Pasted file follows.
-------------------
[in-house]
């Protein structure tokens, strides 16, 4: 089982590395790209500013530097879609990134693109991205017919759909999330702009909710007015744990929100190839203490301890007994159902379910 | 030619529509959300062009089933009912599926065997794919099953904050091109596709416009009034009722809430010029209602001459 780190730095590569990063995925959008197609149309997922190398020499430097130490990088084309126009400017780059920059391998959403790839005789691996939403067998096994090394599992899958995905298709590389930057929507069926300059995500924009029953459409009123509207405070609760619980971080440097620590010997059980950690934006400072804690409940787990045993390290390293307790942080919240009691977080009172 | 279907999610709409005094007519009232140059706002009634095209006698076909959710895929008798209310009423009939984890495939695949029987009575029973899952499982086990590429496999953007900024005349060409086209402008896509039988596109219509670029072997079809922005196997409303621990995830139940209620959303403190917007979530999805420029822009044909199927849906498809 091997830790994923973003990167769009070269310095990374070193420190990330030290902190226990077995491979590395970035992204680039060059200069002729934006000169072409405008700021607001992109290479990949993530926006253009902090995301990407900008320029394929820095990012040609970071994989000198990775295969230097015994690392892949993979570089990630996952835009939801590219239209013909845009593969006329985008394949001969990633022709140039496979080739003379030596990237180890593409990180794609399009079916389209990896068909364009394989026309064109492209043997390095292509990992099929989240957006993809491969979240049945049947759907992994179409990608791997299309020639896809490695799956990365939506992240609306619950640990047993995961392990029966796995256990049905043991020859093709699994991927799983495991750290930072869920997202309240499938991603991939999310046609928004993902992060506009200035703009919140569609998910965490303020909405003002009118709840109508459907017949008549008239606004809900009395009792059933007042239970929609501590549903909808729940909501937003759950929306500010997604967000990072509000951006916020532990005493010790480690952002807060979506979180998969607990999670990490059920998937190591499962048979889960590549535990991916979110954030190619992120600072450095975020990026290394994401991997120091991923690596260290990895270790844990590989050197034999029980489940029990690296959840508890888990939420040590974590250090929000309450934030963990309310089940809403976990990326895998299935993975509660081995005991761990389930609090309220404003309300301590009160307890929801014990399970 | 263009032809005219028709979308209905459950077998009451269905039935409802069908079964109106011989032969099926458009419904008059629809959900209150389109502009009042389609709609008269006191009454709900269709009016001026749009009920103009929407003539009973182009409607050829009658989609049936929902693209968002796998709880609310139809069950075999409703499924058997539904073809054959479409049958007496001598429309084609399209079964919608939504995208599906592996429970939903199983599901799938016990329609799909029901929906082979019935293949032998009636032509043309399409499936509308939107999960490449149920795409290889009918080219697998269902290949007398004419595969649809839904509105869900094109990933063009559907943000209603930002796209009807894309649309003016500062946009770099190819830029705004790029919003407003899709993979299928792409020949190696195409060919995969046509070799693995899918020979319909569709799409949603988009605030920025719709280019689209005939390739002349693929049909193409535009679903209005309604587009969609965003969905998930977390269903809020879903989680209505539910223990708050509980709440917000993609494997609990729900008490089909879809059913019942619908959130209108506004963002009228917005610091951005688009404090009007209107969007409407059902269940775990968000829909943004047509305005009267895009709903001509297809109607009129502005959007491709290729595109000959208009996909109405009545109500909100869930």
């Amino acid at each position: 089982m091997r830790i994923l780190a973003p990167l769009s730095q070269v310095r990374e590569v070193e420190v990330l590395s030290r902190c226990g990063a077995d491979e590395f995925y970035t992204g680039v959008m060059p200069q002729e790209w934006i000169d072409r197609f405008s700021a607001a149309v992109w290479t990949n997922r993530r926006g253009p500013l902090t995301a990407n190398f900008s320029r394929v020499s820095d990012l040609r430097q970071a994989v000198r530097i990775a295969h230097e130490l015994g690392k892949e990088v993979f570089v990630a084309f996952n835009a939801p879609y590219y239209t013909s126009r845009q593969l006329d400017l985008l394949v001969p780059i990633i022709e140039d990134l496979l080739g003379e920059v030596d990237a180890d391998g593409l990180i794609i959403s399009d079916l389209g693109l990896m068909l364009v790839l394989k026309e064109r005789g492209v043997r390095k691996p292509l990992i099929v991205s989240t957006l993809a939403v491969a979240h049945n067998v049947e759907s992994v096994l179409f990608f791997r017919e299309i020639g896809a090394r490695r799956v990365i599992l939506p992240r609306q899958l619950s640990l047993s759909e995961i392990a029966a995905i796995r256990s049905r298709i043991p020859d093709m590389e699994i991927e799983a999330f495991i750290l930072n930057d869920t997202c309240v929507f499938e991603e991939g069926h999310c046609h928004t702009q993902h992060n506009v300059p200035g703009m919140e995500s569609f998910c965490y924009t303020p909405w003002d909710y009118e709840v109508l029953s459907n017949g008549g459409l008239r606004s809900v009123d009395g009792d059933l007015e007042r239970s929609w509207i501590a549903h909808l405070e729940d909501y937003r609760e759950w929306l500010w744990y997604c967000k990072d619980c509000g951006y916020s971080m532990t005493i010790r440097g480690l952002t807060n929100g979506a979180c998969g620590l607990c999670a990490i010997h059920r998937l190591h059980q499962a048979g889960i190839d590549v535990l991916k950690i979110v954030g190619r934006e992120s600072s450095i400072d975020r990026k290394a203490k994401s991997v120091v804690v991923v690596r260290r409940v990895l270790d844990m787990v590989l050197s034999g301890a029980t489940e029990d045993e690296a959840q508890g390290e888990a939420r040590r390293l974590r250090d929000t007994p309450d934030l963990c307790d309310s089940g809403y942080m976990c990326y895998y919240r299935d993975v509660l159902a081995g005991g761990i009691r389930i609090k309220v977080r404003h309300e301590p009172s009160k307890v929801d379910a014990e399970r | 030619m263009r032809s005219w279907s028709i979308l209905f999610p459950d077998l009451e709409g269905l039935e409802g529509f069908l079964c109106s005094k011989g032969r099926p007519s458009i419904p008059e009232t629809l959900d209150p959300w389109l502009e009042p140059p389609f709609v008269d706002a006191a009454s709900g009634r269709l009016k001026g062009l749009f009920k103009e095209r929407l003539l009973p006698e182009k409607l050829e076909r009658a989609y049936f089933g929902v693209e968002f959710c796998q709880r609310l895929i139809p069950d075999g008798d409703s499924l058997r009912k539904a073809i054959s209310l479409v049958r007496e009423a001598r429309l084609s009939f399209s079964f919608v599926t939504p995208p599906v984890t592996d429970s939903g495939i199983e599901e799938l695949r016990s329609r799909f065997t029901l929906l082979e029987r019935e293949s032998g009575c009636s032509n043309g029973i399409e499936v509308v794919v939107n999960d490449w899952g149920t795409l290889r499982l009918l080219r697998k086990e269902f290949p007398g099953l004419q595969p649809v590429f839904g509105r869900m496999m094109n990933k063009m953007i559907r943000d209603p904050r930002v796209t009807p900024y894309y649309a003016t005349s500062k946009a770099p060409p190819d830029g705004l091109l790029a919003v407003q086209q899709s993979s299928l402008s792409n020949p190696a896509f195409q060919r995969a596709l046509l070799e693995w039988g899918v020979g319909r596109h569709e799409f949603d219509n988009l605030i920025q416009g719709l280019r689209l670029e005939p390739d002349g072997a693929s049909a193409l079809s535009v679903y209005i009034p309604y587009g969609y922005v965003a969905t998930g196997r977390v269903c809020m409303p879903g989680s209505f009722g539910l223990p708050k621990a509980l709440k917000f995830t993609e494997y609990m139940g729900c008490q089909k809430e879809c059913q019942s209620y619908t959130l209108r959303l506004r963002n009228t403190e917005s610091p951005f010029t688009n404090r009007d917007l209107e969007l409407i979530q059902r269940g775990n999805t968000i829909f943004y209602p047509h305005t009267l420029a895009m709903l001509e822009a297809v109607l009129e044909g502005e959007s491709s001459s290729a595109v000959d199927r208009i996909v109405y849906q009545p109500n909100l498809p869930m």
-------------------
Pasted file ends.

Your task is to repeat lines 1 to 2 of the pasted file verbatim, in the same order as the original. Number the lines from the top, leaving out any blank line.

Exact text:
[in-house]
């Protein structure tokens, strides 16, 4: 089982590395790209500013530097879609990134693109991205017919759909999330702009909710007015744990929100190839203490301890007994159902379910 | 030619529509959300062009089933009912599926065997794919099953904050091109596709416009009034009722809430010029209602001459 780190730095590569990063995925959008197609149309997922190398020499430097130490990088084309126009400017780059920059391998959403790839005789691996939403067998096994090394599992899958995905298709590389930057929507069926300059995500924009029953459409009123509207405070609760619980971080440097620590010997059980950690934006400072804690409940787990045993390290390293307790942080919240009691977080009172 | 279907999610709409005094007519009232140059706002009634095209006698076909959710895929008798209310009423009939984890495939695949029987009575029973899952499982086990590429496999953007900024005349060409086209402008896509039988596109219509670029072997079809922005196997409303621990995830139940209620959303403190917007979530999805420029822009044909199927849906498809 091997830790994923973003990167769009070269310095990374070193420190990330030290902190226990077995491979590395970035992204680039060059200069002729934006000169072409405008700021607001992109290479990949993530926006253009902090995301990407900008320029394929820095990012040609970071994989000198990775295969230097015994690392892949993979570089990630996952835009939801590219239209013909845009593969006329985008394949001969990633022709140039496979080739003379030596990237180890593409990180794609399009079916389209990896068909364009394989026309064109492209043997390095292509990992099929989240957006993809491969979240049945049947759907992994179409990608791997299309020639896809490695799956990365939506992240609306619950640990047993995961392990029966796995256990049905043991020859093709699994991927799983495991750290930072869920997202309240499938991603991939999310046609928004993902992060506009200035703009919140569609998910965490303020909405003002009118709840109508459907017949008549008239606004809900009395009792059933007042239970929609501590549903909808729940909501937003759950929306500010997604967000990072509000951006916020532990005493010790480690952002807060979506979180998969607990999670990490059920998937190591499962048979889960590549535990991916979110954030190619992120600072450095975020990026290394994401991997120091991923690596260290990895270790844990590989050197034999029980489940029990690296959840508890888990939420040590974590250090929000309450934030963990309310089940809403976990990326895998299935993975509660081995005991761990389930609090309220404003309300301590009160307890929801014990399970 | 263009032809005219028709979308209905459950077998009451269905039935409802069908079964109106011989032969099926458009419904008059629809959900209150389109502009009042389609709609008269006191009454709900269709009016001026749009009920103009929407003539009973182009409607050829009658989609049936929902693209968002796998709880609310139809069950075999409703499924058997539904073809054959479409049958007496001598429309084609399209079964919608939504995208599906592996429970939903199983599901799938016990329609799909029901929906082979019935293949032998009636032509043309399409499936509308939107999960490449149920795409290889009918080219697998269902290949007398004419595969649809839904509105869900094109990933063009559907943000209603930002796209009807894309649309003016500062946009770099190819830029705004790029919003407003899709993979299928792409020949190696195409060919995969046509070799693995899918020979319909569709799409949603988009605030920025719709280019689209005939390739002349693929049909193409535009679903209005309604587009969609965003969905998930977390269903809020879903989680209505539910223990708050509980709440917000993609494997609990729900008490089909879809059913019942619908959130209108506004963002009228917005610091951005688009404090009007209107969007409407059902269940775990968000829909943004047509305005009267895009709903001509297809109607009129502005959007491709290729595109000959208009996909109405009545109500909100869930």